Another Halloween just passed yesterday with many very cute children parading through town in a variety of costumes. A couple of times there were little bunnies that stopped at the door with charming diminutive voices saying, "Trick or treat!" How fun!
But, where, you might ask, do bunnies come from on Halloween? Did they confuse the day and mistake it for Easter? Well, here's a myth that just might provide an answer.
A group of us were on one of the bluff prairies recently collecting seed to disperse into the cleared borders. The grasses and flowering plants were mostly in their drab colors of fall already having set seed and readying themselves for a long winter. Yet one plant was still in full display, providing a refreshing smash of color and standing out conspicuously from the lackluster surroundings. It was Harebell, Campanula rotundifolia, in its arresting blue-violet color drawing the eye like a magnet. Here is the spectacle:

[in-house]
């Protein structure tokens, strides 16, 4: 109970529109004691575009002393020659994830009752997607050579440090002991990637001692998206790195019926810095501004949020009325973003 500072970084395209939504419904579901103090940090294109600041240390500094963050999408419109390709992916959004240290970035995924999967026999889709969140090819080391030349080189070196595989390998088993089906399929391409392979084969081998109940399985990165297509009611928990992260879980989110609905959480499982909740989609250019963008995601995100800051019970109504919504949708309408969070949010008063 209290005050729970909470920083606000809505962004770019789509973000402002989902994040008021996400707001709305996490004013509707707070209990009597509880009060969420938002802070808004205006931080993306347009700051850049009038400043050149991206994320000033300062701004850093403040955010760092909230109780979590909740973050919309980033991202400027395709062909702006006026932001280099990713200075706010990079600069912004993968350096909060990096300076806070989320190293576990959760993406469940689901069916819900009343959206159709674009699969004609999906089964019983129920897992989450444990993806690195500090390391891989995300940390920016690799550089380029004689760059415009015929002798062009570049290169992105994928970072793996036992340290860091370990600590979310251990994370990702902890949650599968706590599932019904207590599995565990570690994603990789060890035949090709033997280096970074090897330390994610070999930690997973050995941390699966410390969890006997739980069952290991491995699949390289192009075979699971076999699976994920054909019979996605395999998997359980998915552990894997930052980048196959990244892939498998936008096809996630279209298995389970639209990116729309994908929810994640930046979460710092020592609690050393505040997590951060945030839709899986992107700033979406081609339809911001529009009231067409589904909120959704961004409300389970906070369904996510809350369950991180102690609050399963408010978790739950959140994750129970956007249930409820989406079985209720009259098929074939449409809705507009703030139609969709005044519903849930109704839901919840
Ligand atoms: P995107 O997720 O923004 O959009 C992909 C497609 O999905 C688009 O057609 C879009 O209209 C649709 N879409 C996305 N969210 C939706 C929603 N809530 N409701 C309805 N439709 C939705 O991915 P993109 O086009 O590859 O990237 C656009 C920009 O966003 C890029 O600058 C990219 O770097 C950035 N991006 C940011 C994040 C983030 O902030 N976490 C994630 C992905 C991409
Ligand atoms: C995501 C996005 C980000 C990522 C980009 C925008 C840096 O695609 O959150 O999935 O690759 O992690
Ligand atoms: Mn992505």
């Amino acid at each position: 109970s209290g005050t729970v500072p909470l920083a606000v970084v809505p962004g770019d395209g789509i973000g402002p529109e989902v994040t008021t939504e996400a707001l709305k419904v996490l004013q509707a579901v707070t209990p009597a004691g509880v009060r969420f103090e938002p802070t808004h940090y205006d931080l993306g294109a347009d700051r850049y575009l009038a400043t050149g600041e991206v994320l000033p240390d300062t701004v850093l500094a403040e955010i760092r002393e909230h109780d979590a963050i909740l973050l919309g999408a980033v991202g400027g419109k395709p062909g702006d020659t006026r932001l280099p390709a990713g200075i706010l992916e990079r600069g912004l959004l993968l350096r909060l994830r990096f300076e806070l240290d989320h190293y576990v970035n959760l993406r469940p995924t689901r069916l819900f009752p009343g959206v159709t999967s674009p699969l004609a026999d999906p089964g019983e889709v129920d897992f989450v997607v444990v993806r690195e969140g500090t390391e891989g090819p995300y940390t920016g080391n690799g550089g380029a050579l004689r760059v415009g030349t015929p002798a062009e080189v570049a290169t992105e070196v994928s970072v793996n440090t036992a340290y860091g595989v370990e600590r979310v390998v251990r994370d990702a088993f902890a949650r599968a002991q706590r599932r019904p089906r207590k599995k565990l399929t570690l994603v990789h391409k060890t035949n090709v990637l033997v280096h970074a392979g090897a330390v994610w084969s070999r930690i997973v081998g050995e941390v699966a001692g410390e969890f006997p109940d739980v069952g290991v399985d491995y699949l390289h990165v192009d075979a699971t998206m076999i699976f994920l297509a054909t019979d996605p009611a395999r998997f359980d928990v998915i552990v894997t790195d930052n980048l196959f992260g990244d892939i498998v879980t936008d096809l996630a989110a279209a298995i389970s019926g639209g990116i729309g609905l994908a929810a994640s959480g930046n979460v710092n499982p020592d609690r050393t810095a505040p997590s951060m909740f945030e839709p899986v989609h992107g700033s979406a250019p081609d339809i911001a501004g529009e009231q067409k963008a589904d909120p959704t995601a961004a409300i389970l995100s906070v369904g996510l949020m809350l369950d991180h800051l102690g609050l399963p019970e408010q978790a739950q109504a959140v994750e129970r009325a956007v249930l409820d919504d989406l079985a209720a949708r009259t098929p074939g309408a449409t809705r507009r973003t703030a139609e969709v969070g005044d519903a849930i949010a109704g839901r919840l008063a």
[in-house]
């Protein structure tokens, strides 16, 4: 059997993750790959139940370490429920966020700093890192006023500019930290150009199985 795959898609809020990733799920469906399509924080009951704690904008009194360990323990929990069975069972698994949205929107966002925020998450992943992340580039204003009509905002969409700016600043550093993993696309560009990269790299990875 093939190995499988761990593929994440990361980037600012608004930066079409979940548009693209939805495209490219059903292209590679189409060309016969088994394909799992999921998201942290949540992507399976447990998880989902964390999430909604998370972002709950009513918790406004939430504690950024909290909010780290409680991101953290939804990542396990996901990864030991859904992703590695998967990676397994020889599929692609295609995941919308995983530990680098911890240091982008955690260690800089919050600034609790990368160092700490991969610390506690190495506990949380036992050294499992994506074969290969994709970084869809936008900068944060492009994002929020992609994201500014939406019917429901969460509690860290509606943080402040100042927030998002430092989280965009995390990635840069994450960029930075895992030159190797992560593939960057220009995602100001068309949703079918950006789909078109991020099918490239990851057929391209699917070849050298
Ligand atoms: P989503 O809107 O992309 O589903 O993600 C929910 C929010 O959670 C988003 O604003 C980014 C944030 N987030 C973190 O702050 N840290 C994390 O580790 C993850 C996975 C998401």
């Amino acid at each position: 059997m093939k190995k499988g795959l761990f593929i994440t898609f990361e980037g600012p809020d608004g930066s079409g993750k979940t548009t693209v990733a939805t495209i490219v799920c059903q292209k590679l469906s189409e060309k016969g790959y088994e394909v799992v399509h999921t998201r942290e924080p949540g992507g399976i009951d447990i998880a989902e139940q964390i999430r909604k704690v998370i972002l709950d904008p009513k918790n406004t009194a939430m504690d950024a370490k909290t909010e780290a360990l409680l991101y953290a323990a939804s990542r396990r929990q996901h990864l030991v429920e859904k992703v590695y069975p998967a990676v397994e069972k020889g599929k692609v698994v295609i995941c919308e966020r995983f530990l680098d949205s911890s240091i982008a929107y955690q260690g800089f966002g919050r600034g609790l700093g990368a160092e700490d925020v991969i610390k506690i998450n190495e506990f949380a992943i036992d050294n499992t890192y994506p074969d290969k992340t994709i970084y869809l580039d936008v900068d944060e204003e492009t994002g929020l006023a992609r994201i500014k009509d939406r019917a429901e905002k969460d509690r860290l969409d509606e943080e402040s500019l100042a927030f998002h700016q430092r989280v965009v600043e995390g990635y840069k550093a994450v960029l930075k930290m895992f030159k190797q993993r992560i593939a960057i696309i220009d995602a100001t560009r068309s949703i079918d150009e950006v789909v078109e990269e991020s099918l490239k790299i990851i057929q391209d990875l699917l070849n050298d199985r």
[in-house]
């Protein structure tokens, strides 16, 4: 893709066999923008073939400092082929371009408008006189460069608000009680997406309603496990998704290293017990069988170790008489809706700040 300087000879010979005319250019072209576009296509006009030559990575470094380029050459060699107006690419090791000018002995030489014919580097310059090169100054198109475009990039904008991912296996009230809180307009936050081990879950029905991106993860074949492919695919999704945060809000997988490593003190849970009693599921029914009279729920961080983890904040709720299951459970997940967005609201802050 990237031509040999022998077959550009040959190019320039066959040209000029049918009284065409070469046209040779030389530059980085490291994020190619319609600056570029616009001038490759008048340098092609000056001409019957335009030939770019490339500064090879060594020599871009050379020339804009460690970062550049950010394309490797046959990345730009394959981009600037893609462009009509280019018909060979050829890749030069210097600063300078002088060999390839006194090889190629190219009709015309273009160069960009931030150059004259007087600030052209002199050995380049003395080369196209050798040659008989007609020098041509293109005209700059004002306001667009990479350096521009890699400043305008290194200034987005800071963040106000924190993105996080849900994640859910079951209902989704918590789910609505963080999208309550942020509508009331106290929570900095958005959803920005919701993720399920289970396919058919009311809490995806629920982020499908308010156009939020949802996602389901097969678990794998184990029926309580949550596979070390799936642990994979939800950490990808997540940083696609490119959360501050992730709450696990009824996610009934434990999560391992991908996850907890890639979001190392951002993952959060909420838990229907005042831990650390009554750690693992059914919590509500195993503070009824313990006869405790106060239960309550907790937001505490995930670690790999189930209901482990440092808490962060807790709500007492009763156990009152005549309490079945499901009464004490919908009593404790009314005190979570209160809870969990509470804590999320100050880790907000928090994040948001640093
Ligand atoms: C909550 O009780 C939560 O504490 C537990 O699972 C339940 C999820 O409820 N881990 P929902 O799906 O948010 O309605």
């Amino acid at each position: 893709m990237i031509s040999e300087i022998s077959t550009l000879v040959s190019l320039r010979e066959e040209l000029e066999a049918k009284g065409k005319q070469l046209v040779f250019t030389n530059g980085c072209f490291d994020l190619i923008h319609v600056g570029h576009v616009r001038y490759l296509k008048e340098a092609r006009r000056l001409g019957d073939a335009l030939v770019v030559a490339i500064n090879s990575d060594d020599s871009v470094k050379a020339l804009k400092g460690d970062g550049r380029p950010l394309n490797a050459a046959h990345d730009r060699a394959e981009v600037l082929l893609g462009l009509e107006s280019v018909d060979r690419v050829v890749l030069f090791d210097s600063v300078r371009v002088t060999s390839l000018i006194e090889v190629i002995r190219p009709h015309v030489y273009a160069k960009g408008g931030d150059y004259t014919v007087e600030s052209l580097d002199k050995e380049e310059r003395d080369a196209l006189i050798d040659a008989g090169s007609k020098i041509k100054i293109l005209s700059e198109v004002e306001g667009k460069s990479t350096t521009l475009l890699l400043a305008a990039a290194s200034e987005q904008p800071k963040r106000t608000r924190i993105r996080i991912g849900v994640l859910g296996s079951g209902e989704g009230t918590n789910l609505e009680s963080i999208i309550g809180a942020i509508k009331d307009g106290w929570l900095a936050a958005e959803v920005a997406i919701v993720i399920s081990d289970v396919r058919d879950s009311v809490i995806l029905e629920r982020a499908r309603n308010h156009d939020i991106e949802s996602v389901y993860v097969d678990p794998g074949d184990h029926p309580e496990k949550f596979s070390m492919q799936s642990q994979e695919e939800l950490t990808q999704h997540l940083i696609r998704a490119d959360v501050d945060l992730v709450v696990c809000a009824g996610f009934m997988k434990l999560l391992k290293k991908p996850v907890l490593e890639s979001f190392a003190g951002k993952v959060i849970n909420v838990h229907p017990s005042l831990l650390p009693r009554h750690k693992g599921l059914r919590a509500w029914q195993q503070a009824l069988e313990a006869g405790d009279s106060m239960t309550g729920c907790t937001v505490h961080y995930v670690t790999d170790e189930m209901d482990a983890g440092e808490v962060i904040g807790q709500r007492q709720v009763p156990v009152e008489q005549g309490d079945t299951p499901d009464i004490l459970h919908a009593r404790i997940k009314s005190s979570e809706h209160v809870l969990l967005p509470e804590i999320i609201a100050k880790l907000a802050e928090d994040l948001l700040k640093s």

Beautiful, especially on this brown, colorless hillside. It seemed to be calling out, "Look at me!"
Harebell is a common flowering plant of the prairies preferring full sun and dry sandy soil. It is often seen growing seemingly straight out the rocks of limestone or dolomite cliffs on our bluffs above La Crosse into which it sinks its roots into the smallest of cracks. It blooms throughout much of the year, including late into the fall. It is native to Wisconsin but also in the "old world" of Europe. In Scotland, it is known simply as bluebell and was used for making the blue dye for the tartans of the powerful MacDonald clan.
Now, here's the connection with Halloween. In the past, in the old world some called this plant "witch's thimble" because of a legend that witches squeezed the juice from this flower and were able to transform themselves into hares!
So, there you have it! Maybe the bunnies of Halloween were running around because of a charming plant still blooming on the bluff prairies of La Crosse in late October!